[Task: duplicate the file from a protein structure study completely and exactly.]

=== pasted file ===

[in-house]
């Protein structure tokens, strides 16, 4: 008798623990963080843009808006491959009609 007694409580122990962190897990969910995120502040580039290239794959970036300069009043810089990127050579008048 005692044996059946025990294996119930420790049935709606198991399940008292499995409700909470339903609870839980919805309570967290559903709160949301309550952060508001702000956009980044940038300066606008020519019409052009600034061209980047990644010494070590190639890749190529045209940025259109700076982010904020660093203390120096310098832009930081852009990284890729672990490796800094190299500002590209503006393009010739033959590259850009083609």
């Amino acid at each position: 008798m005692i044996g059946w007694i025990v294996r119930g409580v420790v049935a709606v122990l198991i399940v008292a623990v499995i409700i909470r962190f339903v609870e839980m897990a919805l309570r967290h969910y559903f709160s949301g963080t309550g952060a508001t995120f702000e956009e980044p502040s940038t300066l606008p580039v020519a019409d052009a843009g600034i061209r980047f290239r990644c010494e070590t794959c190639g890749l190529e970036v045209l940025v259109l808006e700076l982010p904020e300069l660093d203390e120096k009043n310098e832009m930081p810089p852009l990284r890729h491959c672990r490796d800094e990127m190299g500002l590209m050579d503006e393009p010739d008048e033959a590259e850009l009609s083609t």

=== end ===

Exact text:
[in-house]
């Protein structure tokens, strides 16, 4: 008798623990963080843009808006491959009609 007694409580122990962190897990969910995120502040580039290239794959970036300069009043810089990127050579008048 005692044996059946025990294996119930420790049935709606198991399940008292499995409700909470339903609870839980919805309570967290559903709160949301309550952060508001702000956009980044940038300066606008020519019409052009600034061209980047990644010494070590190639890749190529045209940025259109700076982010904020660093203390120096310098832009930081852009990284890729672990490796800094190299500002590209503006393009010739033959590259850009083609």
């Amino acid at each position: 008798m005692i044996g059946w007694i025990v294996r119930g409580v420790v049935a709606v122990l198991i399940v008292a623990v499995i409700i909470r962190f339903v609870e839980m897990a919805l309570r967290h969910y559903f709160s949301g963080t309550g952060a508001t995120f702000e956009e980044p502040s940038t300066l606008p580039v020519a019409d052009a843009g600034i061209r980047f290239r990644c010494e070590t794959c190639g890749l190529e970036v045209l940025v259109l808006e700076l982010p904020e300069l660093d203390e120096k009043n310098e832009m930081p810089p852009l990284r890729h491959c672990r490796d800094e990127m190299g500002l590209m050579d503006e393009p010739d008048e033959a590259e850009l009609s083609t």